Bignia Wehrli


Den Horizont in der Hand halten

February 25 – April 22 2018

The artistic process of Bignia Wehrli (b. 1979, lives and works in Berlin and Sternenberg) often starts with the concept for an experiment, the execution of which requires specific, yet to be built apparatus. The result generated by the experiment can often be described as autonomous imagery; chronologically this imagery is the final product of recording and documenting, but it does not claim any superiority over the process that leads to its existence. In Wehrli's work, conceptual, performative and visual aspects are all equal and relevant parts of what, in the end, is the artwork.
The quasi-semiotic triad consisting of recording device, recording process and recording result, is key to both works that are centre-stage at Kunsthalle Winterthur. TRIKLANG (2012/2018) comprises a self-made string instrument called an Ohrmeterthat translates spatial distance into sound pitches. In collaboration with Dresden-based composer Peter Andreas, Wehrli produced an acoustic mapping of Saxony, based on Christian August Nagel's Triangulation Grid from 1862. At each of the 36 meter points in Nagel's original grid, the distances are mapped and played on the Ohrmeter, and are also recorded on video. As a result, a unique pitch is attributed to each point, producing a tune that is then transformed into a so-called Windrosenpartitur – both a drawing and a sheet of music. Sonnenzirkel – Rhein (2017) is the result of the artist setting up a camera obsucra on a raft and setting it off down the river Rhine for a journey between Sargans and Buchs. A series of ten photographs taken on the journey show a 360 degree panorama; a result of the raft spinning around while floating down the river. Not all of Wehrli's works are as large-scale and involved as TRIKLANG and Sonnenzirkel–Rhein - in others, Wehrli  addresses her point of view through the camera lens and creates seemingly simple moments of poetic synchronicity and difference between herself and the natural elements. One such video work completes the presentation at Kunsthalle: In Den Horizont in der Hand halten (2017), the hand of the artist is seen attempting to hold a glass of water in line with the sea's horizon behind it.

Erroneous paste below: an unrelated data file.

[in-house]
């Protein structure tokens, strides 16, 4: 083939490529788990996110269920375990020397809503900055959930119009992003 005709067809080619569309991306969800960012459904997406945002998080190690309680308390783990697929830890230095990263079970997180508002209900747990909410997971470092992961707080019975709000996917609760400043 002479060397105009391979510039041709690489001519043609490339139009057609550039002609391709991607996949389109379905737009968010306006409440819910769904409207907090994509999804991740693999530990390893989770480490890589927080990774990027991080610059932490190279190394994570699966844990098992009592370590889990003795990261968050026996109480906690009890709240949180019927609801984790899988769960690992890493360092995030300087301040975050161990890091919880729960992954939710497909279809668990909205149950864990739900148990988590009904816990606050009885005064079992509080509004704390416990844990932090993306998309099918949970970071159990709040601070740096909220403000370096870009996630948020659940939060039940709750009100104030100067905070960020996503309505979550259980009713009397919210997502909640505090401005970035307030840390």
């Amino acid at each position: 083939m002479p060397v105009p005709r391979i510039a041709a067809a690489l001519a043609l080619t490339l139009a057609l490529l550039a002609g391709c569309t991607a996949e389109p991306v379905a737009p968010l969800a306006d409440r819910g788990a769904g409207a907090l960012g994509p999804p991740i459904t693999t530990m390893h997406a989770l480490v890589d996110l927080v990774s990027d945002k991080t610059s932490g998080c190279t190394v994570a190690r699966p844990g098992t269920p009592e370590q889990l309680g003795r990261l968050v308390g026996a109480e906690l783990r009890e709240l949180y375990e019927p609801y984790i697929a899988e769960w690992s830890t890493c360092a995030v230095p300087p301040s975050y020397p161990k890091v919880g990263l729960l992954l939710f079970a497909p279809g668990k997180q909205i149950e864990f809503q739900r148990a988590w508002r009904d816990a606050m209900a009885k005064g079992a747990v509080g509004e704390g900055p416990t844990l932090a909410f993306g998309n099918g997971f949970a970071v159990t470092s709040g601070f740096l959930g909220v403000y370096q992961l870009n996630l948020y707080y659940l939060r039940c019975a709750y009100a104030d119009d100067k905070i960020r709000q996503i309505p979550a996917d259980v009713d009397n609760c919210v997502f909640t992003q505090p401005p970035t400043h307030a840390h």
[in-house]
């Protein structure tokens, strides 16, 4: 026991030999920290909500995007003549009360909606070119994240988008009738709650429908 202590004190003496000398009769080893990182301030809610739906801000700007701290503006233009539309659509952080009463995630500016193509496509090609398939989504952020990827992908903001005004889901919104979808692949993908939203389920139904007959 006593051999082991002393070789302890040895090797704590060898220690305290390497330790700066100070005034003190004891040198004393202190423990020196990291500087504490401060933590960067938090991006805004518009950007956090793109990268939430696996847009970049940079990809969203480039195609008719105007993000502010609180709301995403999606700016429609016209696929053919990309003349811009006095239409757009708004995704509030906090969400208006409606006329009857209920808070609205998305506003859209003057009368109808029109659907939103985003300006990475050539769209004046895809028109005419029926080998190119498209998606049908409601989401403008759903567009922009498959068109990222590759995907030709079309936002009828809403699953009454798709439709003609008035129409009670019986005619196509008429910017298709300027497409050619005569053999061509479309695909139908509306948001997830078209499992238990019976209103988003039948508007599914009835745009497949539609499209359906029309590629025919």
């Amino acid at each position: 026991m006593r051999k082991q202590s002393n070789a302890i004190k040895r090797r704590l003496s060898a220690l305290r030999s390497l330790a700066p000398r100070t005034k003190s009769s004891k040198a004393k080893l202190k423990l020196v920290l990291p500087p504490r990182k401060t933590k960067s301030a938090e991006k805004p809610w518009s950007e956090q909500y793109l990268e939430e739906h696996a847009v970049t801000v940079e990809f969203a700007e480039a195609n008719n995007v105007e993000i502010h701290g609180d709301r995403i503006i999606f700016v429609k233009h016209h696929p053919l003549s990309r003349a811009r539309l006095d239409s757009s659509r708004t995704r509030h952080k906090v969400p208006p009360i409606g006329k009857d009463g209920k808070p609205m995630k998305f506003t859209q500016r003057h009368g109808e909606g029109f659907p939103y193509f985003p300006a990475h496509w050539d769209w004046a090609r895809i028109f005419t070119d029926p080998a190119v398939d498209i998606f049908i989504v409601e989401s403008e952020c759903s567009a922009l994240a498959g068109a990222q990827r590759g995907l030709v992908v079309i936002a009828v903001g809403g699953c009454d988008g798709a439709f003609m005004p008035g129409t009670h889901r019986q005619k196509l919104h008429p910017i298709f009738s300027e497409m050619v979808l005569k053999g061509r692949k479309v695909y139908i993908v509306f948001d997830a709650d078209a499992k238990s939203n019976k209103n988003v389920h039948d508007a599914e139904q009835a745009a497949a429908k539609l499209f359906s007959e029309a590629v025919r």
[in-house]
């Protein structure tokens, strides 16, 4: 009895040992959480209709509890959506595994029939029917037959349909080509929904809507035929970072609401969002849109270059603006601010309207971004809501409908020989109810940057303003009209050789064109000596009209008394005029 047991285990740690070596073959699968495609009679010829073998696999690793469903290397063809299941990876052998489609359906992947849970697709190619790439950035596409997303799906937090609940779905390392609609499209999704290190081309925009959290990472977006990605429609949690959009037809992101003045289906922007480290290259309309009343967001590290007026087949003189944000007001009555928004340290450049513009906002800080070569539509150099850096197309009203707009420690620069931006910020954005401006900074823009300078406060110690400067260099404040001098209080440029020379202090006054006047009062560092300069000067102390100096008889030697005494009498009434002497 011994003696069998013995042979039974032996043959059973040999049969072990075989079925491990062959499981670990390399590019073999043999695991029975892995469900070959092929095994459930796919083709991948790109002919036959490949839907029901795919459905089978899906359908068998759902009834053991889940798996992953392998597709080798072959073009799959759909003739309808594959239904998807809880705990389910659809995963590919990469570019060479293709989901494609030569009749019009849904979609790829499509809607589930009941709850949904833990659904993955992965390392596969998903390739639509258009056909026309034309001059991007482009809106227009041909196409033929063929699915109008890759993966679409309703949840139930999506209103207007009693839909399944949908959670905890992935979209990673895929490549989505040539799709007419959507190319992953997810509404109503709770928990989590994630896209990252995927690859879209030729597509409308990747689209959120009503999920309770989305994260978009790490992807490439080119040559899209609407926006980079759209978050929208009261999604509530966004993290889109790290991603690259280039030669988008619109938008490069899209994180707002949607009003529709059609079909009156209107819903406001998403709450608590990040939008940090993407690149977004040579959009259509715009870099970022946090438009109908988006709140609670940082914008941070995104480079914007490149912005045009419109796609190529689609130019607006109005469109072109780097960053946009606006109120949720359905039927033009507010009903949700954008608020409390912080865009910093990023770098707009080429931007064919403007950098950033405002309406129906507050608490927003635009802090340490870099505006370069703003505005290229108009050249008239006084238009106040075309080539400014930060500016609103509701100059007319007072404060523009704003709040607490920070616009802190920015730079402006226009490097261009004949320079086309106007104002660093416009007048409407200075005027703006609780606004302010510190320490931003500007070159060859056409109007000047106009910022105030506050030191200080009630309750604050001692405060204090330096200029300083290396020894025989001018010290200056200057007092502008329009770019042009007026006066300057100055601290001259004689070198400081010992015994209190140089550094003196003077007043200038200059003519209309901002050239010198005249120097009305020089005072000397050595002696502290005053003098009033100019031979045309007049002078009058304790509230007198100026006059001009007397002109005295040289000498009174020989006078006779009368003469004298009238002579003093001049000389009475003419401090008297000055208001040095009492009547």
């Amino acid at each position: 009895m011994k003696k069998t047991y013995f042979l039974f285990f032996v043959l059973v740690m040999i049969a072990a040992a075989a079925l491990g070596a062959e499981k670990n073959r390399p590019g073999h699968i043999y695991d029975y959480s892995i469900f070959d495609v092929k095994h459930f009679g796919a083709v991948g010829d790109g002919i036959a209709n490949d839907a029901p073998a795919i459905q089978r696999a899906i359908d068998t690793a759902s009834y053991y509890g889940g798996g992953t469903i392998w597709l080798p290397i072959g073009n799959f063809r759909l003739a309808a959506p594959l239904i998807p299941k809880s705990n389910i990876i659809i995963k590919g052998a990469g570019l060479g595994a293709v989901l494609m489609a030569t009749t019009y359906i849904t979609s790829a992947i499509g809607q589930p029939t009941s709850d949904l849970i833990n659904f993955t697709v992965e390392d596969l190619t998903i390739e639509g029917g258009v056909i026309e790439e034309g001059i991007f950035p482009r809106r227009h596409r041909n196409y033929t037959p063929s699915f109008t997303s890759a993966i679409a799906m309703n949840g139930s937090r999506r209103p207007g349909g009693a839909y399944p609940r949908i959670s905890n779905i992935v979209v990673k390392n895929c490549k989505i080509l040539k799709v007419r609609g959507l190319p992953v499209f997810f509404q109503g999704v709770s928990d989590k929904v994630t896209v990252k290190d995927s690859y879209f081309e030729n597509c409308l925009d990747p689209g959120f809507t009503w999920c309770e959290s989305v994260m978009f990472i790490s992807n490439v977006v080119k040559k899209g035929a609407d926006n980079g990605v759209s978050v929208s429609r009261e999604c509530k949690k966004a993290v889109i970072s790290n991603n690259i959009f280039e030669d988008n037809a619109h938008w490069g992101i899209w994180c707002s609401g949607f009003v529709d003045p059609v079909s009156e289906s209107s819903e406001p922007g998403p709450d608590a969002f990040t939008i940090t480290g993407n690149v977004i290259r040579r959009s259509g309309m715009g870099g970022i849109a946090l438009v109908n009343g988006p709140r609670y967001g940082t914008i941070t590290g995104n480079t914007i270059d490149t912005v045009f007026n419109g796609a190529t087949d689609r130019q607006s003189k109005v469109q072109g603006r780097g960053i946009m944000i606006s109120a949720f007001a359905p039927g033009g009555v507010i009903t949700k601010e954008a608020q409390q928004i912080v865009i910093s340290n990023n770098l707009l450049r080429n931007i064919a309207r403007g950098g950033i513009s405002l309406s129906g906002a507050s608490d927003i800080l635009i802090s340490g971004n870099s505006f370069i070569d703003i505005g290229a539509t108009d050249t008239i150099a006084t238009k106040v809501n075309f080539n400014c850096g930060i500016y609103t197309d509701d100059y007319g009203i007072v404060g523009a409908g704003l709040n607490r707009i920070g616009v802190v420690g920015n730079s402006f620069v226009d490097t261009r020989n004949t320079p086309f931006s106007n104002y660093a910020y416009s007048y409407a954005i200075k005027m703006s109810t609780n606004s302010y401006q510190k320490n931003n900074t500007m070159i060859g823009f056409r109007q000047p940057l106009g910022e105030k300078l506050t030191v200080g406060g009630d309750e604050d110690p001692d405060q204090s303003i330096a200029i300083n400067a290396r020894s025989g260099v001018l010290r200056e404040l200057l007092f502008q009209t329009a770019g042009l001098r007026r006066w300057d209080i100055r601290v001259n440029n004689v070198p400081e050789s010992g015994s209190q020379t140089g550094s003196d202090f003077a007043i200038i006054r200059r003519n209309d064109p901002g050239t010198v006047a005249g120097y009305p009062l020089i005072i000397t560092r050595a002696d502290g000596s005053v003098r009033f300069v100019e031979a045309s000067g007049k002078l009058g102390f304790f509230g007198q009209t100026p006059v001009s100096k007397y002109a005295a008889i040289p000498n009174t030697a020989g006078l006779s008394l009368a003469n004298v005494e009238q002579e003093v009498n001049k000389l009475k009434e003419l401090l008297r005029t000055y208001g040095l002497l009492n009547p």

Oliver Kielmayer